not know whether the death of Sonam's niece had anything to do with the impatient, selfish
society promoted by television until the impact study is completed. But there is a wealth of
evidence that points to television having been a critical factor.
The marijuana that flourishes like a weed in every Bhutanese hedgerow was only ever used to
feed pigs before the advent of TV, but police have arrested hundreds for smoking it in recent
years. Six employees of the Bank of Bhutan have been sentenced for siphoning off 2.4m ngultrums
(£40,000). Six weeks before we arrived, 18 people were jailed after a gang of drunken boys
broke into houses to steal foreign currency and a 21-inch television set. During the holy
Bishwa Karma Puja celebrations, a man was stabbed in the stomach in a fight over alcohol. A
middle-class Thimphu boy is serving a sentence after putting on a bandanna and shooting up the
ceiling of a local bar with his dad's new gun. Police can barely control the fights at the new
hip-hop night on Saturdays.
While the government delays, an independent group of Bhutanese academics has carried out its
own impact study and found that cable television has caused "dramatic changes" to society,
being responsible for increasing crime, corruption, an uncontrolled desire for western
products, and changing attitudes to love and relationships. Dorji Penjore, one of the
researchers involved in the study, says: "Even my children are changing. They are fighting in
the playground, imitating techniques they see on World Wrestling Federation. Some have already
been injured, as they do not understand that what they see is not real. When I was growing up,
WWF meant World Wide Fund for Nature."
Kinley Dorji, editor of Kuensel (motto: That The Nation Shall Be Informed), warns that Bhutan's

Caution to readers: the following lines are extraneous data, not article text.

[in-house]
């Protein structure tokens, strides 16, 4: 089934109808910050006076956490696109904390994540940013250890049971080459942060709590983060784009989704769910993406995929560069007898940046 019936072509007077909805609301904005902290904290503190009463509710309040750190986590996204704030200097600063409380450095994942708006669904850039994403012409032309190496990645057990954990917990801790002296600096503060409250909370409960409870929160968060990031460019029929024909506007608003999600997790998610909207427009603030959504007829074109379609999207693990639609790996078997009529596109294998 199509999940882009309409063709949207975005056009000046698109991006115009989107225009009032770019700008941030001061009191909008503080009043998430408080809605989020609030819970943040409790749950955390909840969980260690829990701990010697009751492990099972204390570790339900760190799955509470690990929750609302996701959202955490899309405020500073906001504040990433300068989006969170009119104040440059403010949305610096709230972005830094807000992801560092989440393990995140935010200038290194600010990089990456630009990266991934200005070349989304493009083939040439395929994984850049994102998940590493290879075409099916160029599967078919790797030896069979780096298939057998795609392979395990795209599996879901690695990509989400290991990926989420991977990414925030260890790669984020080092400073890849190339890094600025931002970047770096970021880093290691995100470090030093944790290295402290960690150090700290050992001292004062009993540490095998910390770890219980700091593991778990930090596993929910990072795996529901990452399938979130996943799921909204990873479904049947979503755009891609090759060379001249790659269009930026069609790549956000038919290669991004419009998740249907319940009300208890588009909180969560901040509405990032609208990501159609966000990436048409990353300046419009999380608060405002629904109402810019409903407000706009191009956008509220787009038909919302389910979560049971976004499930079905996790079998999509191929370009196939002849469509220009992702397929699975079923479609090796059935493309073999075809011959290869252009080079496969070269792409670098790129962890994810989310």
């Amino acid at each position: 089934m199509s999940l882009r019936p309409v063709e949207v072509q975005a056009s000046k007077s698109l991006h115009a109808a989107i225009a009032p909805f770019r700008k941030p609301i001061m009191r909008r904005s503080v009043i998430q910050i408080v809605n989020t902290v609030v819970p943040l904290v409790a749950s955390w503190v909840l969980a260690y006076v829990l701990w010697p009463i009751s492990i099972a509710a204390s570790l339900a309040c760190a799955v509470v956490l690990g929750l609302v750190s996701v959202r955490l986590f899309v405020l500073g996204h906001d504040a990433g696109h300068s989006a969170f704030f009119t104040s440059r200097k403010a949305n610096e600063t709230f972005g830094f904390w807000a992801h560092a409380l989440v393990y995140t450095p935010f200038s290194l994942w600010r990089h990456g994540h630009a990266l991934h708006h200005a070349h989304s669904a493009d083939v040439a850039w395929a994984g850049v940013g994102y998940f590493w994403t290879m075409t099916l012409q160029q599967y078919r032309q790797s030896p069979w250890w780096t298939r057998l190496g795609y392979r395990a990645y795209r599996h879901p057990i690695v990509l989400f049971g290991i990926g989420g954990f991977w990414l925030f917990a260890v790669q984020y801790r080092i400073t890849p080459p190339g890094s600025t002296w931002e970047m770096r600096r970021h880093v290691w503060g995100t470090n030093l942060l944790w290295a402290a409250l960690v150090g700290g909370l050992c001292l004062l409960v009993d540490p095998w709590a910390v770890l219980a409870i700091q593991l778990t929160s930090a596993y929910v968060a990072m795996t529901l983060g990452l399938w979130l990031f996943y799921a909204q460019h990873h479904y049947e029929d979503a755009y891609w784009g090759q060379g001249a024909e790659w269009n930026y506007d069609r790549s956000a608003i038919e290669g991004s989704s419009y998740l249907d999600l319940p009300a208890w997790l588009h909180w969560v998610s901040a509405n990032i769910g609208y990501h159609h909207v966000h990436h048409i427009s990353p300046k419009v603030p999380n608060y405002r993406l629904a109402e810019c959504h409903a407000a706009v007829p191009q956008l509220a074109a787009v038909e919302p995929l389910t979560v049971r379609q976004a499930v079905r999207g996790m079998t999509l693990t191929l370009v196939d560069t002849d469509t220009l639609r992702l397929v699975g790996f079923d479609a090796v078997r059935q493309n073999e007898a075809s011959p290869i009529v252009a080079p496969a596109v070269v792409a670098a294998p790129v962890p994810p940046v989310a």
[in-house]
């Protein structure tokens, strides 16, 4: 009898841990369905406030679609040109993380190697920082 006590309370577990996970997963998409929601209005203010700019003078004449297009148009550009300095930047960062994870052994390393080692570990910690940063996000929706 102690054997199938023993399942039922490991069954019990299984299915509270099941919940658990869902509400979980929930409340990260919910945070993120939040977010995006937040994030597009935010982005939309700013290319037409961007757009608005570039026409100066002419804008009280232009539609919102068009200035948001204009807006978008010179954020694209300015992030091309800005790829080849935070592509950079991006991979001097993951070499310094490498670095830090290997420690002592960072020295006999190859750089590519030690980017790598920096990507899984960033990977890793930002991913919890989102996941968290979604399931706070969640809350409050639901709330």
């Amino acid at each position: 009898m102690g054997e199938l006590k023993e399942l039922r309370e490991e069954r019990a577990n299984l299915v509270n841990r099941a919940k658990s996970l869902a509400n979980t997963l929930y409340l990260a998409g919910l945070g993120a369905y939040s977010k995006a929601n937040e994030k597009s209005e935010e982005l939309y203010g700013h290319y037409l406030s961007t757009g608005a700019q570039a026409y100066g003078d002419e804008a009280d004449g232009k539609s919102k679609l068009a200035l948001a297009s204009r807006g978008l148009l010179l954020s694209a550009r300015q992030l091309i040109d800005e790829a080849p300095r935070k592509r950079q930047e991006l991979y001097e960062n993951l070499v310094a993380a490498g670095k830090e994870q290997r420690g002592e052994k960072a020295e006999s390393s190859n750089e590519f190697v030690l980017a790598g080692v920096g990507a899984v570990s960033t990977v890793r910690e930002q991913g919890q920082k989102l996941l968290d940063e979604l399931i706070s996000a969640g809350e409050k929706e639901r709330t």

ruling elite is out of touch. "We pride ourselves in being academic and sophisticated, but we
are also a very naive kingdom that does not yet fully understand the outside world. The
government underestimated how aggressively channels like Star market themselves, how little
they seem to care about programming, how virulent the message of the advertisers is." Kinley
Dorji, a member of the taskforce charged with drafting the kingdom's first media act, believes
Bhutanese society is in danger of being polarised by TV. "My generation, the ministers, lamas
and headteachers, have our grounding in old Bhutan and can apply ancient culture to this new
phenomenon. But the ordinary people, the villagers, are confused about whether they should be
ancient or modern, and the younger generation don't really care. They jettison traditional
culture for whatever they are sold on TV. Go and see real Bhutan, see how the people are
A fanfare of Tibetan trumpets booms through the pine forest. A rough choir of a thousand voices
sings out: "Move for, move for health." It is so early in the morning that the birds are still
asleep. But Sangay Ngedup, minister for health and education, has been on the path for hours.
His gho is bunched beneath his backpack, and a badge with the king's smiling face is pinned on
to his baseball hat. In the past 15 days, he has climbed and scrambled over some of the world's
most extreme terrain, from sea level to a rarefied 13,500ft in the Bhutanese Himalayas. Is
there anywhere else in the world where a cabinet minister would trek 560km to warn people
against becoming a nation of couch potatoes? "We used to think nothing of walking three days to
see our in-laws," he says. "Now we can't even be bothered to walk to the end of Norzin Lam high
He pauses at an impromptu feeding station, gulping down salt tea and buttered yak's cheese.
"You can never predict the impact of things like TV or the urbanisation it brings with it," he
says. "But you can prepare. If the BBS was intended as our answer to the cable world, I have to
say that, at the moment, it is rather pathetic." Sangay Ngedup is one of the only government
ministers willing to voice concerns about television.
For the first time, he says, children are confiding in their teachers of feeling manic, envious
and stressed. Boys have been caught mugging for cash. A girl was discovered prostituting
herself for pocket money in a hotel in the southern town of Phuents-holing. "We have had to
send teachers to Canada to be trained as professional counsellors," says Sangay Ngedup. This
march is not just against a sedentary lifestyle; it is a protest against the values of the
cable channels. One child's placard proclaims, "Use dope, no hope." "Breast is best," a girl
shouts. "Enjoy the gift of sex with condoms," reads a toddler's T-shirt.
The next day, as they do every day at Yangchenphug high school, teachers prepare their pupils
for the nightly onslaught of foreign images on television. They pray to Jambayang, the Buddhist